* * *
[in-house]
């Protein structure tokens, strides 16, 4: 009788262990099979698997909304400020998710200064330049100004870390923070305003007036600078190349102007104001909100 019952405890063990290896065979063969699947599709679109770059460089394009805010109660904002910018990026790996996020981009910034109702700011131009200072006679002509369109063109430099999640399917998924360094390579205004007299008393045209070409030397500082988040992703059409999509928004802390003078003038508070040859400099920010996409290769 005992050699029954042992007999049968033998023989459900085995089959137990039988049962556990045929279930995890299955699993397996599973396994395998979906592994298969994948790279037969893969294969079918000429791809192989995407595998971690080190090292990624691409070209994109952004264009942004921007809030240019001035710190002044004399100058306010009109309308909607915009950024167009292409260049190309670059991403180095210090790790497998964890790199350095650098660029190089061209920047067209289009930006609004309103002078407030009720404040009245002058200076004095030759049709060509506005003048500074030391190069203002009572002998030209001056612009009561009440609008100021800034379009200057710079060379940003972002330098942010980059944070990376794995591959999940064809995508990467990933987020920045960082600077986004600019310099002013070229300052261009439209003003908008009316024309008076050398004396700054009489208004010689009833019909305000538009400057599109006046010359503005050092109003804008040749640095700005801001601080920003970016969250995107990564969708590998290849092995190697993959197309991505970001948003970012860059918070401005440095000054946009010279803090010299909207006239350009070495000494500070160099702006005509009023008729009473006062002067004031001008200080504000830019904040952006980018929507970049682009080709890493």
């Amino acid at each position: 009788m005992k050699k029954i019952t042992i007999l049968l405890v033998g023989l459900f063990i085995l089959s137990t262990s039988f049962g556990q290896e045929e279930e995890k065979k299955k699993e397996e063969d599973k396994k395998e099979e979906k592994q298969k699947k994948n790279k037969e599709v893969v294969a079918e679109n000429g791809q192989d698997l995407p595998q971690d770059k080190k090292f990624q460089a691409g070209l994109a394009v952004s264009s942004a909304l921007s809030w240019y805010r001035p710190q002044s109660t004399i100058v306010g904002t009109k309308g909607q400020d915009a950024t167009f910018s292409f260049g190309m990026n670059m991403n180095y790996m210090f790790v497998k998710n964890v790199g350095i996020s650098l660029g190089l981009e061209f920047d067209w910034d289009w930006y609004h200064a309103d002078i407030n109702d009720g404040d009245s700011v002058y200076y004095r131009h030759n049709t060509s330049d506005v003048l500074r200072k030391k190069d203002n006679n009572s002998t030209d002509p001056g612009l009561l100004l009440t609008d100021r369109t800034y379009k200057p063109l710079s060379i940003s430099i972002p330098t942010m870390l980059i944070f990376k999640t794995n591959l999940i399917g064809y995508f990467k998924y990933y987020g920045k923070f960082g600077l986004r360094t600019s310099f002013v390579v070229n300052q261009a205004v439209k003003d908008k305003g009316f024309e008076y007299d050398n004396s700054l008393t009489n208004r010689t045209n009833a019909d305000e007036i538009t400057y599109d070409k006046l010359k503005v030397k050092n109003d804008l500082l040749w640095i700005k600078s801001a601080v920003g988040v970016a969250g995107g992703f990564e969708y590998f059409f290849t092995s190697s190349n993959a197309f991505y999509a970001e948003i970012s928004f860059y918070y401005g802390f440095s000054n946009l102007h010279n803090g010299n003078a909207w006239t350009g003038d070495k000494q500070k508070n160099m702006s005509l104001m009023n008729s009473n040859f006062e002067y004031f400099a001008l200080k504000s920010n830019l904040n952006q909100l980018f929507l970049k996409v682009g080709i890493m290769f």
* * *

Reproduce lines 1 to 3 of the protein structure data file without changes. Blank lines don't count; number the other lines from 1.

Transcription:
[in-house]
């Protein structure tokens, strides 16, 4: 009788262990099979698997909304400020998710200064330049100004870390923070305003007036600078190349102007104001909100 019952405890063990290896065979063969699947599709679109770059460089394009805010109660904002910018990026790996996020981009910034109702700011131009200072006679002509369109063109430099999640399917998924360094390579205004007299008393045209070409030397500082988040992703059409999509928004802390003078003038508070040859400099920010996409290769 005992050699029954042992007999049968033998023989459900085995089959137990039988049962556990045929279930995890299955699993397996599973396994395998979906592994298969994948790279037969893969294969079918000429791809192989995407595998971690080190090292990624691409070209994109952004264009942004921007809030240019001035710190002044004399100058306010009109309308909607915009950024167009292409260049190309670059991403180095210090790790497998964890790199350095650098660029190089061209920047067209289009930006609004309103002078407030009720404040009245002058200076004095030759049709060509506005003048500074030391190069203002009572002998030209001056612009009561009440609008100021800034379009200057710079060379940003972002330098942010980059944070990376794995591959999940064809995508990467990933987020920045960082600077986004600019310099002013070229300052261009439209003003908008009316024309008076050398004396700054009489208004010689009833019909305000538009400057599109006046010359503005050092109003804008040749640095700005801001601080920003970016969250995107990564969708590998290849092995190697993959197309991505970001948003970012860059918070401005440095000054946009010279803090010299909207006239350009070495000494500070160099702006005509009023008729009473006062002067004031001008200080504000830019904040952006980018929507970049682009080709890493």
């Amino acid at each position: 009788m005992k050699k029954i019952t042992i007999l049968l405890v033998g023989l459900f063990i085995l089959s137990t262990s039988f049962g556990q290896e045929e279930e995890k065979k299955k699993e397996e063969d599973k396994k395998e099979e979906k592994q298969k699947k994948n790279k037969e599709v893969v294969a079918e679109n000429g791809q192989d698997l995407p595998q971690d770059k080190k090292f990624q460089a691409g070209l994109a394009v952004s264009s942004a909304l921007s809030w240019y805010r001035p710190q002044s109660t004399i100058v306010g904002t009109k309308g909607q400020d915009a950024t167009f910018s292409f260049g190309m990026n670059m991403n180095y790996m210090f790790v497998k998710n964890v790199g350095i996020s650098l660029g190089l981009e061209f920047d067209w910034d289009w930006y609004h200064a309103d002078i407030n109702d009720g404040d009245s700011v002058y200076y004095r131009h030759n049709t060509s330049d506005v003048l500074r200072k030391k190069d203002n006679n009572s002998t030209d002509p001056g612009l009561l100004l009440t609008d100021r369109t800034y379009k200057p063109l710079s060379i940003s430099i972002p330098t942010m870390l980059i944070f990376k999640t794995n591959l999940i399917g064809y995508f990467k998924y990933y987020g920045k923070f960082g600077l986004r360094t600019s310099f002013v390579v070229n300052q261009a205004v439209k003003d908008k305003g009316f024309e008076y007299d050398n004396s700054l008393t009489n208004r010689t045209n009833a019909d305000e007036i538009t400057y599109d070409k006046l010359k503005v030397k050092n109003d804008l500082l040749w640095i700005k600078s801001a601080v920003g988040v970016a969250g995107g992703f990564e969708y590998f059409f290849t092995s190697s190349n993959a197309f991505y999509a970001e948003i970012s928004f860059y918070y401005g802390f440095s000054n946009l102007h010279n803090g010299n003078a909207w006239t350009g003038d070495k000494q500070k508070n160099m702006s005509l104001m009023n008729s009473n040859f006062e002067y004031f400099a001008l200080k504000s920010n830019l904040n952006q909100l980018f929507l970049k996409v682009g080709i890493m290769f």